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Allelopathic Responses of Conyza canadensis (L.) Cronquist: A Cosmopolitan Weed

S. Shahid Shaukat , Nadia Munir and Imran A. Siddiqui

The effects of Conyza canadensis (L.) Cronquist on seed germination and early seedling growth of six test plants namely tomato, radish, wheat, corn, millet and mungbean was investigated. Aqueous extract of C. canadensis at different concentrations (25, 50, 75 and 100% stock solution) inhibited the germination, root and shoot growth of all the six test species. Germination was reduced by the shoot extract in the order: tomato > radish > millet = corn > mungbean > wheat. Both root and shoot growth of the test species were reduced to varying degree and shoot growth was usually affected to a greater degree than the root growth, particularly in tomato. Decaying shoot of C. canadensis in sandy-loam at 5, 10 and 20 g/ 400 g soil substantially inhibited germination and seedling growth of bulrush millet (Pennisetum americanum) at all the dosages and no germination occurred at the highest dosage (20 g/400 g soil). Bioassay of the ether extract of C. canadensis disclosed two significant zones of inhibition at Rf values of 0.2-0.3 3 and 0.7-0.8. Chromatography for the phenolics revealed the presence of four phenolic compounds: gallic acid, vanillic acid, catechol and syringic acid.

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S. Shahid Shaukat , Nadia Munir and Imran A. Siddiqui , 2003. Allelopathic Responses of Conyza canadensis (L.) Cronquist: A Cosmopolitan Weed. Asian Journal of Plant Sciences, 2: 1034-1039.

DOI: 10.3923/ajps.2003.1034.1039



The vegetational composition and population structure of a site often depends considerably on allelopathic interactions between species (Shaukat et al., 1983). The phenomenon is basically distinct from other mechanisms of interference such as competition, which acts via the depletion of resources (Inderjit and Del Moral, 1997). Allelopathic interactions involve the production and release of chemical substances (allelochemicals) by certain plants that inhibit the growth and development of the individuals of the neighbouring species and sometimes their own (autoallelopathy). Among the weed species reported worldwide, a considerable number are known to possess allelopathic potential (Ashraf and Sen, 1978; Shaukat et al., 1985; Ahmed and Wardle, 1994; Burhan and Shaukat, 1999; Rebaz et al., 2001; Shaukat and Siddiqui, 2002; Tajuddin et al., 2002; Shaukat et al., 2003).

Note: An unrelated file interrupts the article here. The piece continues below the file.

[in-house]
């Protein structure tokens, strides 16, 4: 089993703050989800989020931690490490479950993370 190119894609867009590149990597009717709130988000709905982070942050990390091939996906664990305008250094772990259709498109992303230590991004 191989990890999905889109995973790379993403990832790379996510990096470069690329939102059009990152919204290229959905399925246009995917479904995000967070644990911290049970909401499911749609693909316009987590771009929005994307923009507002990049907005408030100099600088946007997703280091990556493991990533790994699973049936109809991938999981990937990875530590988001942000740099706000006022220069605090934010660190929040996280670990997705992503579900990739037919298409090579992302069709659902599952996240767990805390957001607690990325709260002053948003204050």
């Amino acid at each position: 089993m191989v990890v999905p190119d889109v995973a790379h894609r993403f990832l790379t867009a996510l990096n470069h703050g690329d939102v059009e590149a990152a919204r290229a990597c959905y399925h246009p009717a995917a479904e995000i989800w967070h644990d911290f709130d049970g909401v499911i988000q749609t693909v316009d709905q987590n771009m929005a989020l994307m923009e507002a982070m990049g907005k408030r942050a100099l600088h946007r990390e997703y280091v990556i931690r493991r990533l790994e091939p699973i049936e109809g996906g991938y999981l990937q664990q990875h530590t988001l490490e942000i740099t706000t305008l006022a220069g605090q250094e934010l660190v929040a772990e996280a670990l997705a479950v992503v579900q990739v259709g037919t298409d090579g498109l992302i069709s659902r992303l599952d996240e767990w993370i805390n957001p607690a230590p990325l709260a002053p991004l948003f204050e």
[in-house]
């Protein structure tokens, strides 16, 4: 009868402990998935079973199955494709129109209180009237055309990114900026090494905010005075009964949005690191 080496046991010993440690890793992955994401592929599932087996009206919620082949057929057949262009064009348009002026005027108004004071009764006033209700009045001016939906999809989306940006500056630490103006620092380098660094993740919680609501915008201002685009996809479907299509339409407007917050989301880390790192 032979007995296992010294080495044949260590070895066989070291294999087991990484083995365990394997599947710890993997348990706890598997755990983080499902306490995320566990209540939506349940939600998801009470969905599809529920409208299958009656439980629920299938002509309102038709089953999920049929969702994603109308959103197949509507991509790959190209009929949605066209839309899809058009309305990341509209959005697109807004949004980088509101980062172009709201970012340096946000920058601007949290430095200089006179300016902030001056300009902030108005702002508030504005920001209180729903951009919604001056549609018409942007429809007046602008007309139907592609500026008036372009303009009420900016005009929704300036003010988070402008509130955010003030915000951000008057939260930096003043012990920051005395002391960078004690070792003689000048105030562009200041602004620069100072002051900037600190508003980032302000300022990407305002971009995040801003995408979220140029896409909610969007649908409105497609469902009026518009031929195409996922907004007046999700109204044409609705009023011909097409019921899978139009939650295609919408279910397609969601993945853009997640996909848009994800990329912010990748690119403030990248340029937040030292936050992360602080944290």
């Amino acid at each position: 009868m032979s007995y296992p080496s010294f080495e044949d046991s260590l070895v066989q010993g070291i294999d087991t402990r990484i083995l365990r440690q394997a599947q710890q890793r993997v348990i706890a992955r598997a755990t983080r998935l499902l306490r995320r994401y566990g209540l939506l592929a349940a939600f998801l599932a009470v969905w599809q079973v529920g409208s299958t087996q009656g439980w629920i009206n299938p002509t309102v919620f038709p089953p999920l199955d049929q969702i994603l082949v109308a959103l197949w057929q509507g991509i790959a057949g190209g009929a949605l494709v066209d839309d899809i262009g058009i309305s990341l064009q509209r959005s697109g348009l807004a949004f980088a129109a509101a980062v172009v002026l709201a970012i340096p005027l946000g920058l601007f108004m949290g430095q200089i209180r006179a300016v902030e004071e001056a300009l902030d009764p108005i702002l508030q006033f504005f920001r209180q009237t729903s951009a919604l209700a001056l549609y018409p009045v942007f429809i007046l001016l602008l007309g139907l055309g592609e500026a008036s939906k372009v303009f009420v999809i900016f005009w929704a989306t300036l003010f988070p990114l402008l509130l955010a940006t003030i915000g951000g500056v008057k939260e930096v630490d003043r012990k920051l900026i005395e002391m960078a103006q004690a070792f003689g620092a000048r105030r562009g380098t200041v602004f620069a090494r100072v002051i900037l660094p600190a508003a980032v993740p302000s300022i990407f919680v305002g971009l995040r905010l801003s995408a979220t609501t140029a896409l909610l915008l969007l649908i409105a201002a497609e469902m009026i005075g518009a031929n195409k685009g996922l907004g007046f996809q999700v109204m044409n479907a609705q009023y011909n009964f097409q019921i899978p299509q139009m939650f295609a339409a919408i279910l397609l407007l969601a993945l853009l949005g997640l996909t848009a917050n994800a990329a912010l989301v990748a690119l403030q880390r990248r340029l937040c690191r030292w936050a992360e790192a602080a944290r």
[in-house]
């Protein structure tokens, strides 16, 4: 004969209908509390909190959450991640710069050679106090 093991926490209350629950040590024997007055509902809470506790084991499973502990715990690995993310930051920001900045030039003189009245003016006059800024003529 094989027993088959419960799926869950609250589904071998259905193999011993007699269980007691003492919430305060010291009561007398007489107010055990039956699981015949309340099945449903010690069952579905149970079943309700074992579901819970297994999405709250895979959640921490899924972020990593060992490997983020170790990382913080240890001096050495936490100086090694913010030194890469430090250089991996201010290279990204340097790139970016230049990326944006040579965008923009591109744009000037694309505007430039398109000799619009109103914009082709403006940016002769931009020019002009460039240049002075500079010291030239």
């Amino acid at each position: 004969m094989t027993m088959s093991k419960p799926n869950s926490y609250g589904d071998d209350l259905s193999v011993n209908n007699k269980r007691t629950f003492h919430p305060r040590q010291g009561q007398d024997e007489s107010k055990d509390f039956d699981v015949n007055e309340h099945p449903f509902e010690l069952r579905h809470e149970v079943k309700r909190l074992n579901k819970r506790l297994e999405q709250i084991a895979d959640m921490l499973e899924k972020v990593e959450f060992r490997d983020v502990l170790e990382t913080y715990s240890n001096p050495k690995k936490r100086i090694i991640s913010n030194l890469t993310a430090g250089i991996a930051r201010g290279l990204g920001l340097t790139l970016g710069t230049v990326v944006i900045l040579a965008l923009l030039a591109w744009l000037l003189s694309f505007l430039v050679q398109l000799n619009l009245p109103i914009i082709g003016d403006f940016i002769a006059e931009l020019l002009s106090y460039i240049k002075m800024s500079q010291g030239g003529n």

The allelochemicals released from the plants often play a vital role in species sequence and dynamics during secondary succession (Al Saadawi and Rice, 1982; Rice, 1995) and in the determination of spatial pattern and interspecific associations between plant species (Shaukat et al., 1983). Putnam and Weston (1986) listed 90 weed species while Narwal (1994) listed 129 weed species having allelopathic potential. The phenomenon of allelopathy is known to play an important part in weed-weed interaction (Rasmussen and Rice, 1971, Newman and Rovira, 1975; Tajuddin et al., 2002) and weed-crop interaction (Colton and Einhellig, 1980).

Weed-crop interaction with the standpoint of allelopathy has often been explored (Casado, 1995; Inderjit et al., 1996; Lydon et al., 1997; Rajbanshi and Inubushi, 1997; Peres et al., 1998; Ito et al., 1998; Al-Humaid and Warrag, 1998; Tajuddin et al., 2002; Shaukat et al., 2003).